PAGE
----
A three-storey residential apartment complex in Manly NSW was experiencing ongoing flooding in its basement due to a damaged groundwater pit that required immediate emergency works. The leaking water in the basement was flooding up to 1m deep and impacting the building’s lift shafts, electricals, storage and vehicles.
The building is situated in a high water table location, with the groundwater level approximately 1m above the building’s 400mm thick basement slab. The building was supported on piled footings that extend well below the damaged groundwater pit. Fortunately, the building has several below basement slab pits which meant the failed pit was able to be abandoned, the slab sealed and the groundwater drainage system diverted to a different pit which had a new pump system installed to capture the diverted groundwater and pump it to the surface. The 1.8m deep x 2.2m wide damaged pit was a 1-piece precast concrete unit that had formed a crack in its side and base and was subsequently leaking the sandy groundwater. The drainage system’s original pump could not cope with the increasing volume of sandy water and eventually stopped working. A portable pump had been installed to drain the excess water, however the pump had failed and as the water was flowing into the pit at a rate of 3L per second, filling the pit in approximately 12 minutes, the subsequent overflow had created an urgent flooding issue in the basement of the property. Furthermore, it was estimated that the original pump and mobile pump had extracted approximately 15 tonne of sand when they were operational, indicating there was a large, approximately 7m3, void underneath the basement slab which could seriously impact the slab’s stability.
Prior to Mainmark’s involvement in the project, several third-party contractors had attempted to remediate the damaged pit, including an attempt to hydro-vac the water and sand in the damaged pit by inserting a 560mm diameter sleeve into a newly formed cored hole in the slab, then filling the pit with approximately 2m3 of concrete. However, the remediation attempt failed as the basement slab was weakened by the coring and the concrete filling did not seal the leak in the pit, forcing all pipework to be diverted to the adjoining pits. Mainmark was approached by the building owners to provide an urgent solution to stop the water ingress by sealing the pit and reduce the possibility of structural failure of the basement slab.
The client required Mainmark to provide a costeffective solution to stop water ingress and seal the openings in the groundwater pit slab that was to be abandoned after the slab access hatch and sleeve hole were sealed.
Mainmark worked with the design engineers and chose the specialised resin for its highly compressive tensile strength and water-displacing properties.
Mainmark injected a low-viscosity specialised resin through the basement slab and around the perimeter of the pit to minimise the flow of groundwater into the damaged pit. Mainmark was also required to undertake additional reinforcement replacement work to the pit by welding in new reinforcement steel where it had been damaged by other contractors in the slab coring process. After the slab reinforcing was remediated, Mainmark fully sealed the slab access hatch and sleeve core holes, while managing the reduced flow of groundwater into the pit. Mainmark used a high-strength 80 MPa, rapid setting concrete to fully seal and reinstate the basement slab to prevent any leakage of groundwater.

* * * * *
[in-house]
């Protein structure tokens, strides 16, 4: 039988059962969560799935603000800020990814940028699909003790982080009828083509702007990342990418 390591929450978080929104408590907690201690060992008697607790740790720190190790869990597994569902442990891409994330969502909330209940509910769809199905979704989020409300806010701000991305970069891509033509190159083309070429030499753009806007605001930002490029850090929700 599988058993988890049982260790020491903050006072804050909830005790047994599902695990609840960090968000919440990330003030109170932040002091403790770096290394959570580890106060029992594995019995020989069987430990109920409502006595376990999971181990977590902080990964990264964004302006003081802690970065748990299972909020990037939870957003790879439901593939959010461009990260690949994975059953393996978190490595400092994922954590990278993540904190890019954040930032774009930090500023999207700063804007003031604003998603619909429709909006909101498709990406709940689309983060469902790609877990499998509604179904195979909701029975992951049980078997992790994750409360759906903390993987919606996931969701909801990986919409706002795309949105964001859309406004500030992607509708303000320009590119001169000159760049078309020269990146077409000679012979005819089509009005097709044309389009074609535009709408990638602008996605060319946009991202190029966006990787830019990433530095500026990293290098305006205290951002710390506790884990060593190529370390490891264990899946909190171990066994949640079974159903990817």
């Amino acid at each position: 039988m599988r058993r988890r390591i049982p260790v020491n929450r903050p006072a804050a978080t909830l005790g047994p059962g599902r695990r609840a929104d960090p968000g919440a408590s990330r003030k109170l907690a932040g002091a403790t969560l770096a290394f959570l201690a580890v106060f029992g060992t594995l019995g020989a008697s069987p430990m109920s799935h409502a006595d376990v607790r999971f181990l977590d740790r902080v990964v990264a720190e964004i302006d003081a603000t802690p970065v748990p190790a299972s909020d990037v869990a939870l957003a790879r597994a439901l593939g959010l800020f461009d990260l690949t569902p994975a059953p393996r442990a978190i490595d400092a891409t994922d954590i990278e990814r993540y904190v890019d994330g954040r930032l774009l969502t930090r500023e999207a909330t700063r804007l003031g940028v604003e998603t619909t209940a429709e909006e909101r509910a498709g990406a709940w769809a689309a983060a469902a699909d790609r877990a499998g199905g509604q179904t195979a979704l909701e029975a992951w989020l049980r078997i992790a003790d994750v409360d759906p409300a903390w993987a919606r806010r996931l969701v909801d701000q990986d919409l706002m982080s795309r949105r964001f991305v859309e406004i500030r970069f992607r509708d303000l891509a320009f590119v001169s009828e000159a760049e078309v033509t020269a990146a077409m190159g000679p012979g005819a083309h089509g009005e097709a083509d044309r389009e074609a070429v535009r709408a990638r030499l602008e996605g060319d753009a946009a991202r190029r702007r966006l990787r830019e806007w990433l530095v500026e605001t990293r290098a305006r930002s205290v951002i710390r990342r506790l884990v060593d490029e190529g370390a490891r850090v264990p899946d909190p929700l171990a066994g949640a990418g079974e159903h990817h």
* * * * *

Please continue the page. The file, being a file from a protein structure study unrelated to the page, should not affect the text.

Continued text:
Mainmark worked with the design engineers and chose the specialised resin for its highly compressive tensile strength and water-displacing properties. The fast-acting waterproofing solution was able to seal the concrete pit slab quickly, addressing the leaks and preventing further issues from occurring; a larger and more serious basement slab failure could have led to long-term structural damage to the basement slab. During the project, Mainmark identified further ongoing water ingress issues relating to the latent ground conditions. When coupled with the existing water table and the original ground water drainage relief to the pit, which was now fully sealed, there was the risk of new leakage points forming as the new ground water levels and pressures re-established themselves. Mainmark was able to identify the source of these leaks and seal them using a specialised resin injection application system as a final part of this solution. The emergency works were successfully completed within 10 days, delivering a quick and cost-efficient solution compared to alternative remediation methods that would have required the damaged pit to be excavated and reconstructed.
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Specialised Resin and High-Strength Concrete Used to Seal Damaged Groundwater Pit
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Mine ROM Bridge Re-supported & Re-levelled
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